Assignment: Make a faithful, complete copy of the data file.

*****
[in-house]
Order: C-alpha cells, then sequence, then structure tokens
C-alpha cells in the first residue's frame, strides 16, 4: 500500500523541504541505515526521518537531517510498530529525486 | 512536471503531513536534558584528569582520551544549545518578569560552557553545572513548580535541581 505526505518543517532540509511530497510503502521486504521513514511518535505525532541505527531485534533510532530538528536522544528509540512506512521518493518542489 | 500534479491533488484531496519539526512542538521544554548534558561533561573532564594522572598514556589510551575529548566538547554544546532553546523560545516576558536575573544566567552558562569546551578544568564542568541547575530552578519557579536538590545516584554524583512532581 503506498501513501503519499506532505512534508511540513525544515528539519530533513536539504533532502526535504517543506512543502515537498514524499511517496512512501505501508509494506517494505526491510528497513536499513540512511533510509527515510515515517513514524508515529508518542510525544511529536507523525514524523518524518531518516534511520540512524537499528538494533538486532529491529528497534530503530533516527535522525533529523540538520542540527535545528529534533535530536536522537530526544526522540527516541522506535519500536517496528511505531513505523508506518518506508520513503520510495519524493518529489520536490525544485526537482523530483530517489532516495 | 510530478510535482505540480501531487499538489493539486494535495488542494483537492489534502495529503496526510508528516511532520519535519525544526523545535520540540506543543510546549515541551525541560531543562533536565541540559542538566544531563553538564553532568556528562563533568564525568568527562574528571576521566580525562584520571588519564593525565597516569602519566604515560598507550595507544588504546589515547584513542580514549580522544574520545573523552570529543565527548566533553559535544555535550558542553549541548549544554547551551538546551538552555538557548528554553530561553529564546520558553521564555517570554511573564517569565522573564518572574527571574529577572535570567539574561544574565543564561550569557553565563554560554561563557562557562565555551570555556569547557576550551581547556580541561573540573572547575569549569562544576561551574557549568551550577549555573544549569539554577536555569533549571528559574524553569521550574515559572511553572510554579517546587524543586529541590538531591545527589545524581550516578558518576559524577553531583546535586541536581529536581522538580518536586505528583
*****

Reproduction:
[in-house]
Order: C-alpha cells, then sequence, then structure tokens
C-alpha cells in the first residue's frame, strides 16, 4: 500500500523541504541505515526521518537531517510498530529525486 | 512536471503531513536534558584528569582520551544549545518578569560552557553545572513548580535541581 505526505518543517532540509511530497510503502521486504521513514511518535505525532541505527531485534533510532530538528536522544528509540512506512521518493518542489 | 500534479491533488484531496519539526512542538521544554548534558561533561573532564594522572598514556589510551575529548566538547554544546532553546523560545516576558536575573544566567552558562569546551578544568564542568541547575530552578519557579536538590545516584554524583512532581 503506498501513501503519499506532505512534508511540513525544515528539519530533513536539504533532502526535504517543506512543502515537498514524499511517496512512501505501508509494506517494505526491510528497513536499513540512511533510509527515510515515517513514524508515529508518542510525544511529536507523525514524523518524518531518516534511520540512524537499528538494533538486532529491529528497534530503530533516527535522525533529523540538520542540527535545528529534533535530536536522537530526544526522540527516541522506535519500536517496528511505531513505523508506518518506508520513503520510495519524493518529489520536490525544485526537482523530483530517489532516495 | 510530478510535482505540480501531487499538489493539486494535495488542494483537492489534502495529503496526510508528516511532520519535519525544526523545535520540540506543543510546549515541551525541560531543562533536565541540559542538566544531563553538564553532568556528562563533568564525568568527562574528571576521566580525562584520571588519564593525565597516569602519566604515560598507550595507544588504546589515547584513542580514549580522544574520545573523552570529543565527548566533553559535544555535550558542553549541548549544554547551551538546551538552555538557548528554553530561553529564546520558553521564555517570554511573564517569565522573564518572574527571574529577572535570567539574561544574565543564561550569557553565563554560554561563557562557562565555551570555556569547557576550551581547556580541561573540573572547575569549569562544576561551574557549568551550577549555573544549569539554577536555569533549571528559574524553569521550574515559572511553572510554579517546587524543586529541590538531591545527589545524581550516578558518576559524577553531583546535586541536581529536581522538580518536586505528583